Flapping the flab away, in theory

The old machines that quickly oscillated a belt around the midsection did not have any fat-burning benefits.

Q: Did those old exercise machines that quickly oscillated a belt around the midsection have any fat-burning benefits?

A: In a word, no, though some modern studies indicate that gentle full-body vibration has some other health benefits.

For the flab-flapping belts, the underlying theory was apparently that the vigorous mechanical massage would break down fat cells for removal by the bloodstream or lymphatic circulation, or that it would simply tone the flabby area.

These and other elaborate passive-exercise machines were the descendants of equipment developed by a Swedish doctor, Gustav Zander, who introduced them to Americans at the 1876 Centennial Exhibition in Philadelphia.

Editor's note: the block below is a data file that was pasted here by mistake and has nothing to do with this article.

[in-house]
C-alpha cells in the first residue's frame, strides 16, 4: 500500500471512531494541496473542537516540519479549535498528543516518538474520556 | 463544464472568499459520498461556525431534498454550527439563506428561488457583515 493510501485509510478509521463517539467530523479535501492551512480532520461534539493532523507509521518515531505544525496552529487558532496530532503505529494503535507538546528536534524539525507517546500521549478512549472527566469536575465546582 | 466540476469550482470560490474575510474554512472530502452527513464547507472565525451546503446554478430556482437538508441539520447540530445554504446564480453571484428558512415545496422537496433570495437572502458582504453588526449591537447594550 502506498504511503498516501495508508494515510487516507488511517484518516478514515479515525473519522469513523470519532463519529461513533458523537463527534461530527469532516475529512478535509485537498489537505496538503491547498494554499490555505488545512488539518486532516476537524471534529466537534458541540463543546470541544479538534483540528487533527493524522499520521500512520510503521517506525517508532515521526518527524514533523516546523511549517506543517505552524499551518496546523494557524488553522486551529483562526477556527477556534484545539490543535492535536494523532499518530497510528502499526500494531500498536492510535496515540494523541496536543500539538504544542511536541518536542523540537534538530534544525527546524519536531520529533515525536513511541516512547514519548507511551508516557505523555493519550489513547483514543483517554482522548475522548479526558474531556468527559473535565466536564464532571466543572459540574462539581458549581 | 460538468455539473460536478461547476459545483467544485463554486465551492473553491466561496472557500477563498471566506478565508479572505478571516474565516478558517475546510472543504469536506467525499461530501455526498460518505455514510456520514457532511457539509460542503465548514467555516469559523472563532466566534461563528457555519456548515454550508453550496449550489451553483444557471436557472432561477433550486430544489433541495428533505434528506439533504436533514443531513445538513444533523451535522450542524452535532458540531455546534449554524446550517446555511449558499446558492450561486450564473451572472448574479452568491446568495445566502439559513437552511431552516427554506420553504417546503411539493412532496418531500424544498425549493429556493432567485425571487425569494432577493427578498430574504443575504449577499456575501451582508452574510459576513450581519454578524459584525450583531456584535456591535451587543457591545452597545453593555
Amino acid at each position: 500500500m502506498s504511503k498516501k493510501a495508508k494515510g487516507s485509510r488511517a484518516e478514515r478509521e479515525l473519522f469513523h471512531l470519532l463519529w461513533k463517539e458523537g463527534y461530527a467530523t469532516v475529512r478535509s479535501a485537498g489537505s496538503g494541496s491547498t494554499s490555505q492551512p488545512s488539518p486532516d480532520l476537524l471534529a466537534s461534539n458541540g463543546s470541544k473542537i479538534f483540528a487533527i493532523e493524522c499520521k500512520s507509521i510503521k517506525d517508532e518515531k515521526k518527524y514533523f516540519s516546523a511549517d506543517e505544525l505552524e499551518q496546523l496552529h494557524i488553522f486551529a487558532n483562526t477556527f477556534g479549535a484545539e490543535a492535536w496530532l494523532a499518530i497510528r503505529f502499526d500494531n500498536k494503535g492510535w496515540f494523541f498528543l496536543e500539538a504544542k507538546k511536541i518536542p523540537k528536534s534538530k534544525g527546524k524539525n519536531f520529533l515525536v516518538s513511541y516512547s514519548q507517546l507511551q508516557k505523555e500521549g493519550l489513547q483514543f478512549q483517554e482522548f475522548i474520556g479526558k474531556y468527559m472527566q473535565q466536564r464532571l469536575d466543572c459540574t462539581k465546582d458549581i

The vibrating belts enjoyed their greatest popularity from the 1930s to the 1960s, but no formal scientific studies proved any weight-loss or muscle-toning benefits.

One study of low-magnitude vibration involved overweight mice. The results, reported in 2012 in The Journal of the Federation of American Societies for Experimental Biology, showed improved bone strength and more immune cells but not weight loss.